Medical students Natasha Ramsey and Jeneba Abass-Shereef are graduates of the Bridge to Employment (BTE) program in New Brunswick, New Jersey. The BTE experience in high school prepared them to meet the challenges and requirements of higher education and instilled in them the desire to make a difference.
“I would not be where I am today, definitely not in medical school, without the BTE program,” says Natasha. The program helped spark an interest in science and health care that she never thought she had. Natasha went on to obtain a degree in public health and plans to focus on preventive medicine and health education in underserved communities upon graduation from New York University Medical School. She adds, “I had the support of my Johnson & Johnson mentor through my whole journey.”
Jeneba always knew she wanted to be a doctor. The mentoring and after-school tutoring BTE provided strengthened her academics and kept her focused on her goals. The program also paired Jeneba and Natasha with elementary school children, giving the high school students an opportunity to be mentors themselves. That experience made a lasting impact. Jeneba is pursuing a distinction in community service along with her medical degree at Robert Wood Johnson Medical School and continues to mentor young people in her community.
Launched in 1992, BTE is a Johnson & Johnson initiative that aims to inspire young people (14–18 year olds) from Johnson & Johnson communities to stay in school, excel academically and elevate their career aspirations. The program also helps them build their futures by introducing them to a broad array of careers in health care.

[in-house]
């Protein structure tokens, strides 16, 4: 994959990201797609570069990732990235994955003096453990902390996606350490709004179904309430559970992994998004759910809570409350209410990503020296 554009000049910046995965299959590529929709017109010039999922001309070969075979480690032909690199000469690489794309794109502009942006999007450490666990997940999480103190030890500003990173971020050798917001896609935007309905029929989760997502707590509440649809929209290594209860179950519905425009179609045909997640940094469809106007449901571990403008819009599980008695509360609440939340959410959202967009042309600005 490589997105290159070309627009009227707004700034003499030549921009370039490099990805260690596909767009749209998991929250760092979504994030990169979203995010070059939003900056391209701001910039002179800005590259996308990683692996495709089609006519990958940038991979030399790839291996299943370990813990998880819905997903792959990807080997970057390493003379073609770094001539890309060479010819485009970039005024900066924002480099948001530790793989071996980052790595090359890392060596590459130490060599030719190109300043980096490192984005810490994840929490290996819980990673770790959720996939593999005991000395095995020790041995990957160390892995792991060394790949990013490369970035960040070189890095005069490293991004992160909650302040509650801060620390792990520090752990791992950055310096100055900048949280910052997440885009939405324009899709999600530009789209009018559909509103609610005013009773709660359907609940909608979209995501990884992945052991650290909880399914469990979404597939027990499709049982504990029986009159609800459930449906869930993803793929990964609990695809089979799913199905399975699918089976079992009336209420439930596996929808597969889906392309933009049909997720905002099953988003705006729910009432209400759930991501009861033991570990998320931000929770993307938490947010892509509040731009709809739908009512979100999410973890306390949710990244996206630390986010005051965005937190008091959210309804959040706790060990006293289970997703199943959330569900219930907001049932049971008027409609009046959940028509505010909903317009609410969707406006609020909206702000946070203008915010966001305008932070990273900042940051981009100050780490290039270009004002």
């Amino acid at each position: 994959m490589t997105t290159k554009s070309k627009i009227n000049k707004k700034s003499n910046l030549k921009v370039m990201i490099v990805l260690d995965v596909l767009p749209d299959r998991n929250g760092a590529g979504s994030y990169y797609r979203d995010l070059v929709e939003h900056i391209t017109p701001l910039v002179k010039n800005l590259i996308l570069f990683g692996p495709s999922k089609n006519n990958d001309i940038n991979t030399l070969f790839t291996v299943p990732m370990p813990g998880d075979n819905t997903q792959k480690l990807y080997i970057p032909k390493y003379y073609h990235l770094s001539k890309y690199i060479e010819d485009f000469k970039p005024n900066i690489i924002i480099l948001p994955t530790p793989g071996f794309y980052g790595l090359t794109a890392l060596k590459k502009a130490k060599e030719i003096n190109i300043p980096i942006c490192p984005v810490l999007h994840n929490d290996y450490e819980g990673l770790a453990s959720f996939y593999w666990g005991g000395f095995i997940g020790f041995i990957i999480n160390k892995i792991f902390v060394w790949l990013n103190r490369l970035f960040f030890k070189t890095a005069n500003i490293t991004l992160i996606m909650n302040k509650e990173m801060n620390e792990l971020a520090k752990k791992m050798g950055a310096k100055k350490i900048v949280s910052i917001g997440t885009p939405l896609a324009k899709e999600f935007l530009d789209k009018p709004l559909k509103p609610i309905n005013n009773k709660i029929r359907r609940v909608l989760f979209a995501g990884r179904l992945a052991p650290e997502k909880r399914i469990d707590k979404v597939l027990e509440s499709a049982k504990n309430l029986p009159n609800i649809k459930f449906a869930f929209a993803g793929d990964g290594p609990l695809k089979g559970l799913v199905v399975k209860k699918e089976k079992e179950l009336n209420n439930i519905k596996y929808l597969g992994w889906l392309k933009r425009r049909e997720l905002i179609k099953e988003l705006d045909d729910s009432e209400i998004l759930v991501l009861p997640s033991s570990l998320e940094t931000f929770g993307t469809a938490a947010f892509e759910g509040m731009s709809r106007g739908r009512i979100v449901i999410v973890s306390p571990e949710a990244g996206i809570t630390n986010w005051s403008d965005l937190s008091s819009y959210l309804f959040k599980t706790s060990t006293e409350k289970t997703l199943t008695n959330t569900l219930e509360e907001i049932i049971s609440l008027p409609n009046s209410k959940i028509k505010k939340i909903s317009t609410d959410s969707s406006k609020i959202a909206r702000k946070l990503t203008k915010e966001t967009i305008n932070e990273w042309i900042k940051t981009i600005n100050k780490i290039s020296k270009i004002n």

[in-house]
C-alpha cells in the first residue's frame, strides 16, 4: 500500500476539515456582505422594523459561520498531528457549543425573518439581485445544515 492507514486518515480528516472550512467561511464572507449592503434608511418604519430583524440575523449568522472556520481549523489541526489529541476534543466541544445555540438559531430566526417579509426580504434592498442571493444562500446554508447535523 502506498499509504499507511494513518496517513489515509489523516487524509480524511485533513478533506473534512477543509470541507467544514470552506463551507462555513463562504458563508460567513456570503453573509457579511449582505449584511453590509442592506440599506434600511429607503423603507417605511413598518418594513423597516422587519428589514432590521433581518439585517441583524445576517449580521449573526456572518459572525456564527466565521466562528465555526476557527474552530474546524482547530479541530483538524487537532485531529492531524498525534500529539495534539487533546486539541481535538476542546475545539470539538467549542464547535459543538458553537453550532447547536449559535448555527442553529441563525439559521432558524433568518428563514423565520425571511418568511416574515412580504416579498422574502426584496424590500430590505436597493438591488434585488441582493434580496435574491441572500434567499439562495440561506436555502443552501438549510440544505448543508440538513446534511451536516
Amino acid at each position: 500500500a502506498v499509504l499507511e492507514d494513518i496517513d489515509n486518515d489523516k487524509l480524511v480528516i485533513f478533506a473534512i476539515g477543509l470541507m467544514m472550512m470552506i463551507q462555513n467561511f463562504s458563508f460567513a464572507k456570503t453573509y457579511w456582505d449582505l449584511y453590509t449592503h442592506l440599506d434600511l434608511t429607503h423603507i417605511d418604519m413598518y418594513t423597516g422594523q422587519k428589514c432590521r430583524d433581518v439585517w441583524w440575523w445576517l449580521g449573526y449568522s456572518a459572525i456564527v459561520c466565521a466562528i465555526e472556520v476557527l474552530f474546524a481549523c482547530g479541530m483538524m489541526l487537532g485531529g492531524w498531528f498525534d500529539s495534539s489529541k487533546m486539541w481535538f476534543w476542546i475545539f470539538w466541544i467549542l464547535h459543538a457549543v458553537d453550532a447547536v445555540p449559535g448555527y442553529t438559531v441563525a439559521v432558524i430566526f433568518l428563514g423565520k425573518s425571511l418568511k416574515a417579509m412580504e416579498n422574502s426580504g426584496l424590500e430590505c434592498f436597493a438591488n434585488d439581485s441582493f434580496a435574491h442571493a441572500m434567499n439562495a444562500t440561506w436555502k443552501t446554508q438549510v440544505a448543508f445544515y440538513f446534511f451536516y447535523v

Johnson & Johnson employees are actively involved in every aspect of the program, from designing the program to selecting community partners. For that reason, BTE is initiated only in communities where Johnson & Johnson has a presence. Each program engages four key partners: a local Johnson & Johnson operating company, a secondary school or schools, institution of higher education and a community-based organization.
Over the last 20 years, more than 60 BTE sites have been established in communities throughout the United States, Latin America, Africa, Asia and Europe. Today, four new programs start each year, with more than 16 programs operating at any given time.